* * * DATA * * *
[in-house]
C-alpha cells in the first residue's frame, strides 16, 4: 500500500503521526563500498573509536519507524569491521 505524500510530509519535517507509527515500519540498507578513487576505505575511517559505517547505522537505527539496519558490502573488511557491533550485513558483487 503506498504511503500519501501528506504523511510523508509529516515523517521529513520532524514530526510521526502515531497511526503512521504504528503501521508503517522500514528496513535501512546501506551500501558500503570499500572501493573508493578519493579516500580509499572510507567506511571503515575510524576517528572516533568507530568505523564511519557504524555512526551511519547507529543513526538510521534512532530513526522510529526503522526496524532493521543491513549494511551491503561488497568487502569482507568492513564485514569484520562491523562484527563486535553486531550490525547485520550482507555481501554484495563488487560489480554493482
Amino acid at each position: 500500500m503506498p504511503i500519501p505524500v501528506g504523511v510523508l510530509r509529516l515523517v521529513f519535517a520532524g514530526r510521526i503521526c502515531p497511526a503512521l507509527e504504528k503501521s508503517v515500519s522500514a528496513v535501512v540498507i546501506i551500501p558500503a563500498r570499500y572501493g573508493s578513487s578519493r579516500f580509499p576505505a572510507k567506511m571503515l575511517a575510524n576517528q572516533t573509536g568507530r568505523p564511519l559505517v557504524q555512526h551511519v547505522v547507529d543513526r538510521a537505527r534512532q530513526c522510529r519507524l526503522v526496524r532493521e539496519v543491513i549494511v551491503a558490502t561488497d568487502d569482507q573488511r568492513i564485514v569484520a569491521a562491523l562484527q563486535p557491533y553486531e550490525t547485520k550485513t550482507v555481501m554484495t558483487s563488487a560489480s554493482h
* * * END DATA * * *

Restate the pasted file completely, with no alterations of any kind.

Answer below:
[in-house]
C-alpha cells in the first residue's frame, strides 16, 4: 500500500503521526563500498573509536519507524569491521 505524500510530509519535517507509527515500519540498507578513487576505505575511517559505517547505522537505527539496519558490502573488511557491533550485513558483487 503506498504511503500519501501528506504523511510523508509529516515523517521529513520532524514530526510521526502515531497511526503512521504504528503501521508503517522500514528496513535501512546501506551500501558500503570499500572501493573508493578519493579516500580509499572510507567506511571503515575510524576517528572516533568507530568505523564511519557504524555512526551511519547507529543513526538510521534512532530513526522510529526503522526496524532493521543491513549494511551491503561488497568487502569482507568492513564485514569484520562491523562484527563486535553486531550490525547485520550482507555481501554484495563488487560489480554493482
Amino acid at each position: 500500500m503506498p504511503i500519501p505524500v501528506g504523511v510523508l510530509r509529516l515523517v521529513f519535517a520532524g514530526r510521526i503521526c502515531p497511526a503512521l507509527e504504528k503501521s508503517v515500519s522500514a528496513v535501512v540498507i546501506i551500501p558500503a563500498r570499500y572501493g573508493s578513487s578519493r579516500f580509499p576505505a572510507k567506511m571503515l575511517a575510524n576517528q572516533t573509536g568507530r568505523p564511519l559505517v557504524q555512526h551511519v547505522v547507529d543513526r538510521a537505527r534512532q530513526c522510529r519507524l526503522v526496524r532493521e539496519v543491513i549494511v551491503a558490502t561488497d568487502d569482507q573488511r568492513i564485514v569484520a569491521a562491523l562484527q563486535p557491533y553486531e550490525t547485520k550485513t550482507v555481501m554484495t558483487s563488487a560489480s554493482h